Alliance Note: The Alliance for Rights and Recovery’s (formerly NYAPRS) Harvey Rosenthal, CEO, and Luke Sikinyi, Director of Public Policy, joined advocates and community members to give testimony pushing for the expedited implementation of Daniel’s Law non-police first responders for mental health and substance use crises yesterday at the first Daniel’s Law Task Force Stakeholder Engagement Session.
The Daniel’s Law Task Force is charged with reviewing possible programs and determining how best to implement non-police responder teams throughout the state. The legislation which created the Task Force requires the group to submit recommendations to the governor by the end of 2025, but we cannot wait until after 2025 to make these responder teams available. New Yorkers need the support non-police responders will provide now. We need to have pilot programs throughout the state to help us understand how best to implement the service.
Yesterday’s engagement session allowed the Task Force to hear about the need for these responder teams from community members and advocates. Alliance staff spoke about the need to provide alternatives to police response to align with a recent Department of Justice letter of findings which determined Minneapolis violated the Americans with Disabilities Act (ADA) by unnecessarily responding to emergencies involving people with mental health issues with only police.
The Alliance will continue to push for the creation of Daniel’s Law pilot programs and a shorter timeline for the Task Force to submit recommendations to the Governor. You can join our advocacy efforts in support of Daniel’s Law by attending the next Task Force meeting in Albany on November 28th from 10:30-1:30pm. You can also watch the meeting live through this link. Read below to learn more about the engagement session and see attached to read The Alliance’s testimony.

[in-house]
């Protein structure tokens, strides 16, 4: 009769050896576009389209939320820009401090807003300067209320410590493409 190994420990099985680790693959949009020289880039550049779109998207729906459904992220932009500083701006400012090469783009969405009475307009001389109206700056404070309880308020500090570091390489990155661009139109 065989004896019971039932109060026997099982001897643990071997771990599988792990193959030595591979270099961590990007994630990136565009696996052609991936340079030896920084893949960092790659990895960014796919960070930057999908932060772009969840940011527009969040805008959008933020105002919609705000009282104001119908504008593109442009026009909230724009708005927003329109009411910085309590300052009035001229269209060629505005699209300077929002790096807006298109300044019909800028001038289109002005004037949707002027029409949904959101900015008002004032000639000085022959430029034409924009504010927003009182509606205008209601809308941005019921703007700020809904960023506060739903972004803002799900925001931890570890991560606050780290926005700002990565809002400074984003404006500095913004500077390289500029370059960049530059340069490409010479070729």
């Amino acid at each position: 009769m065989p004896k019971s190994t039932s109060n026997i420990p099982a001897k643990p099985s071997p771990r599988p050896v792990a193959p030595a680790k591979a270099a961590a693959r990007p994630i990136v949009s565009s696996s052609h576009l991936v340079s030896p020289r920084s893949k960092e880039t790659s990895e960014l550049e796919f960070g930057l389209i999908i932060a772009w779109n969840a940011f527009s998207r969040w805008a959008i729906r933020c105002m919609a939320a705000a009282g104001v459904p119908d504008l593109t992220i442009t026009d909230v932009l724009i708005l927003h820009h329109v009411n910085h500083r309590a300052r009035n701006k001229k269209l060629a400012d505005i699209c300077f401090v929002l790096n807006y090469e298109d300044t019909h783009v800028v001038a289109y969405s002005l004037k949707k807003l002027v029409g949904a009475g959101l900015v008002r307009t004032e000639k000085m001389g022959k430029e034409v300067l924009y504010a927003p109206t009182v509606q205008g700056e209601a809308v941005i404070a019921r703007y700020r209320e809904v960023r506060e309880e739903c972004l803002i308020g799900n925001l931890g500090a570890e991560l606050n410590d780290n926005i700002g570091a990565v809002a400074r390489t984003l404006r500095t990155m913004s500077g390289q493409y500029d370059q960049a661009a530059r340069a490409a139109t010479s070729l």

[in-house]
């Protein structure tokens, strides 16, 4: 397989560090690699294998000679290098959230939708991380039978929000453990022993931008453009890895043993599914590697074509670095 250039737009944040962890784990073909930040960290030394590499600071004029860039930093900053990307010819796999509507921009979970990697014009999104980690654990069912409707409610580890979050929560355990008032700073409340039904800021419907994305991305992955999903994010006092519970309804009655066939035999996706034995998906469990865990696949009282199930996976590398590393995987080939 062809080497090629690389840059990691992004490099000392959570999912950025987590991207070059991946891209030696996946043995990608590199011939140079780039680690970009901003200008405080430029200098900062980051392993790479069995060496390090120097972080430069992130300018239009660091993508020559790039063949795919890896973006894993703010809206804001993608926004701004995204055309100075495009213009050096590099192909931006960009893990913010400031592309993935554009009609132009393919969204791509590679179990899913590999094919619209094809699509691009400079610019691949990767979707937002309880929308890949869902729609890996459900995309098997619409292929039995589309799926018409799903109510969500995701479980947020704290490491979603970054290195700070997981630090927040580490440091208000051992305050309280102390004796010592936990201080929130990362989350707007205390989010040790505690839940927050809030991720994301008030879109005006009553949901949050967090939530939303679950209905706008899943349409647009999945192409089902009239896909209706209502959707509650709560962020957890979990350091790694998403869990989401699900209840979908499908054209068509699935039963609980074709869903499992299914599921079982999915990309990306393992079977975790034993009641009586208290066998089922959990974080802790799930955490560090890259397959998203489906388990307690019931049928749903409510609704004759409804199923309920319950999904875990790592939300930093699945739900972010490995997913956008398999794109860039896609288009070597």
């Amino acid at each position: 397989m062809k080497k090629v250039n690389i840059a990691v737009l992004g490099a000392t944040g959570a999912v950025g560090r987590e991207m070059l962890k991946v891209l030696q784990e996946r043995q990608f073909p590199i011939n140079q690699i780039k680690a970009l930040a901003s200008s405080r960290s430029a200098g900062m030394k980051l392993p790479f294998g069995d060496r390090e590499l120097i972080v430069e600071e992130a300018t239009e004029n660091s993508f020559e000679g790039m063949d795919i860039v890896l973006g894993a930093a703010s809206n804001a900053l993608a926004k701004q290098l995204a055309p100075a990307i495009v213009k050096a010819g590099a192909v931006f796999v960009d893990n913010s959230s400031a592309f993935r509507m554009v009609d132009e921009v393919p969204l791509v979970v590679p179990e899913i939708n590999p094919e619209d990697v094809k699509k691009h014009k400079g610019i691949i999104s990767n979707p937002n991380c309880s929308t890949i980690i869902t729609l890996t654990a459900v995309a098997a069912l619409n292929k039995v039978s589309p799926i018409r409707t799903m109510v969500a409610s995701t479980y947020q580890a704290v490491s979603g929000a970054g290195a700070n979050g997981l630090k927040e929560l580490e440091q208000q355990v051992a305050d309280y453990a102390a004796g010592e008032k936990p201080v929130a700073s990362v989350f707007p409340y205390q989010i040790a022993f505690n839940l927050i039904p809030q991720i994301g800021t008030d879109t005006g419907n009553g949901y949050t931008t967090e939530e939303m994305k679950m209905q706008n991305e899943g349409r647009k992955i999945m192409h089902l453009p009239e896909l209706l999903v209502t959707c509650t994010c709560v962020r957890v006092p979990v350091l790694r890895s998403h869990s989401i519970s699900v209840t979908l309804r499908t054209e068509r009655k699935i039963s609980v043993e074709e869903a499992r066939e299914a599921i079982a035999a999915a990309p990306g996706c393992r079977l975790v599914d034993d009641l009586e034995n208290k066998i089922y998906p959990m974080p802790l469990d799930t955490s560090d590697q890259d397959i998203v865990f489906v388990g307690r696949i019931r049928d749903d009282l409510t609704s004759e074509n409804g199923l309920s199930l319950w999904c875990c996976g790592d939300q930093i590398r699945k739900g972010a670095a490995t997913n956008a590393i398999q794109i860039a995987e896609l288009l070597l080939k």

Daniel’s Law Task Force Holds Public Meeting on Responses to Behavioral Crises
By George Gandy | Rochester First | November 20, 2023
ROCHESTER, N.Y. (WROC) — The Daniel Law’s Task Force held the first of many meetings to get public feedback on dealing with behavioral health crises Monday.
According to the NYS Office of Mental Health, this was one of many stakeholder meetings for the task force to improve the way communities engage with people in a behavioral health crisis.
In March of 2020, Daniel Prude was having what NYS Attorney General Letitia James called a “mental health crisis.” Body camera footage showed police pinning him while he was naked and putting a mesh spit mask over his head. He was hospitalized and died days later.
The task force was established in response to Prude’s death in order to guide behavioral health crisis response and diversion services.
Addressing Mental Health Crises: Initial Meeting Held for Daniel’s Law Task Force
By WHAM | WHAM- Rochester | November 20, 2023
Rochester, N.Y. — There’s a new effort to prevent tragedies involving those suffering a mental health crisis.
The case of Daniel Prude, who died after he was taken into custody by Rochester police during a mental hygiene arrest back in March 2020, prompted waves of protest in the city.
Over three years later, the initial meeting of the Daniel’s Law Task Force was held Monday. It was the first in a series of stakeholder meetings for the group, which is intended to improve the way communities engage people experiencing a behavioral health crisis.
“This stakeholder engagement session is aimed at gathering our first feedback from the public and those who have personally encountered an individual suffering a behavioral health crisis or experienced one themselves,” explained Office of Mental Health Commissioner and Task Force Chair Dr. Ann Sullivan. “This input will be a critical component of the task force’s work to improve crisis response across our state.”
No charges were brought against the officers involved in Prude’s arrest, after the attorney general’s office found they had followed their training.
Police initially described Prude’s death as a drug overdose, but protests erupted after body camera video was released following pressure from Prude’s family.
The task force was formed shortly after the public outrage to raise awareness and help the community understand how to handle a mental health crisis.